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Is it time to review and modify your spousal support order?

Not many aspects of the divorce are as contentious as spousal support. This is especially true because it can have a long-term financial impact on both parties. 

While the circumstances under which spousal support is awarded vary from case to case, it helps to note that this order is never cast in stone. Subject to changes in circumstances, either party may petition for a modification of the existing spousal support order. But exactly when can this happen?

Understanding the grounds for spousal support modification

Spousal support orders are generally bound by some sort of time frame. However, the court appreciates that circumstances may change over time to necessitate a modification. Depending on these changes in circumstances, the spousal support order may be revised downward or upward. 

Here are situations that might warrant a modification of the spousal order:

  • An involuntary loss of employment or a general change in income
  • An illness or disability that prevents you from working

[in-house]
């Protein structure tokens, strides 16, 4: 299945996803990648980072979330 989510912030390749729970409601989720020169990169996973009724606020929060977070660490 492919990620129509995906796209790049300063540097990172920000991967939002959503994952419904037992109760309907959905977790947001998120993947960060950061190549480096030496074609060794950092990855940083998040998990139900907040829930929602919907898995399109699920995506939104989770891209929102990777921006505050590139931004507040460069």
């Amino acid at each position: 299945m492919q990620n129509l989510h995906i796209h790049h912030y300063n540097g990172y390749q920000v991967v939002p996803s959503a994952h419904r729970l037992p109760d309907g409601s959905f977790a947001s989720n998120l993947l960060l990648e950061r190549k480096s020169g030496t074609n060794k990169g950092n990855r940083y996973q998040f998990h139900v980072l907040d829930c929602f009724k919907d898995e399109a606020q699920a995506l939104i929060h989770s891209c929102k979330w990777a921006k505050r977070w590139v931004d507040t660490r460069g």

• An unanticipated financial emergency 
  • The receiving party’s willful failure to acquire the skills necessary to become self-sufficient

The court may not be open to the idea of modifying spousal support if either party intentionally left their job or decreased their income to avoid paying or demand more support. Likewise, the court may not grant a modification if spousal support was included in the property division order. For instance, if one spouse agrees to cede more property to the other so they do not have to pay spousal support, then the receiving party may not later change their mind and demand spousal support instead. 

What about a termination?

Spousal support may be terminated under certain conditions. The most obvious one is when the receiving party remarries or cohabits with a romantic partner. Spousal support also comes to an end when either party is deceased. 

Indiana might have no law on spousal maintenance. If you have a spousal support matter to deal with, it is important to understand whether you have valid grounds for modification.